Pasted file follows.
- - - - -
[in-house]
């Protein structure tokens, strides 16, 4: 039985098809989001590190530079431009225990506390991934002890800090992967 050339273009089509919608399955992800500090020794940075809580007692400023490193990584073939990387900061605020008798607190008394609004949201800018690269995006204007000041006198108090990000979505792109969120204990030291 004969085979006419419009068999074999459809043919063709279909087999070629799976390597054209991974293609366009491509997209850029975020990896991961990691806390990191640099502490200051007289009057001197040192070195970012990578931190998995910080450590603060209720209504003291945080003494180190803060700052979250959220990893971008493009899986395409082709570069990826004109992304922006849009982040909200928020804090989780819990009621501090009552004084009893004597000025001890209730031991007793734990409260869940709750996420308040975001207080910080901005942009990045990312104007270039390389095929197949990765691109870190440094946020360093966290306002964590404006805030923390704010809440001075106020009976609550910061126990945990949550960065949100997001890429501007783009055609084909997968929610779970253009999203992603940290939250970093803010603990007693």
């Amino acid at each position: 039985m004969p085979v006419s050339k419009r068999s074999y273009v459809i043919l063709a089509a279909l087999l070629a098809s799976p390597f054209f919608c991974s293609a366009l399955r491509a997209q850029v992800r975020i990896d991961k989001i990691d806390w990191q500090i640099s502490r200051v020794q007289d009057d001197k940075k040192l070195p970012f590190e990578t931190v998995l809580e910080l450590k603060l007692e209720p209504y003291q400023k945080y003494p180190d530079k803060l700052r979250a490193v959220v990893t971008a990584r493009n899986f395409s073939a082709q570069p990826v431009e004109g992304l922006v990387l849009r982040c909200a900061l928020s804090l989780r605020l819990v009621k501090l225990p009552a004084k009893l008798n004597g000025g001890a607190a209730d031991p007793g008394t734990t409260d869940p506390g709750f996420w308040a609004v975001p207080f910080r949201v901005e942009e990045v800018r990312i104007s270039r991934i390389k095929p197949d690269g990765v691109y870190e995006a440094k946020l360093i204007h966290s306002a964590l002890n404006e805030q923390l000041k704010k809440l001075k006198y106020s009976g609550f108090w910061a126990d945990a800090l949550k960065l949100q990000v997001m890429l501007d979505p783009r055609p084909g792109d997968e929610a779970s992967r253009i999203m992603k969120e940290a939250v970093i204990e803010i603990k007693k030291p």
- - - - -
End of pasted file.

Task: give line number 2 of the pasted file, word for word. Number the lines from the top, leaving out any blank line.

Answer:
């Protein structure tokens, strides 16, 4: 039985098809989001590190530079431009225990506390991934002890800090992967 050339273009089509919608399955992800500090020794940075809580007692400023490193990584073939990387900061605020008798607190008394609004949201800018690269995006204007000041006198108090990000979505792109969120204990030291 004969085979006419419009068999074999459809043919063709279909087999070629799976390597054209991974293609366009491509997209850029975020990896991961990691806390990191640099502490200051007289009057001197040192070195970012990578931190998995910080450590603060209720209504003291945080003494180190803060700052979250959220990893971008493009899986395409082709570069990826004109992304922006849009982040909200928020804090989780819990009621501090009552004084009893004597000025001890209730031991007793734990409260869940709750996420308040975001207080910080901005942009990045990312104007270039390389095929197949990765691109870190440094946020360093966290306002964590404006805030923390704010809440001075106020009976609550910061126990945990949550960065949100997001890429501007783009055609084909997968929610779970253009999203992603940290939250970093803010603990007693």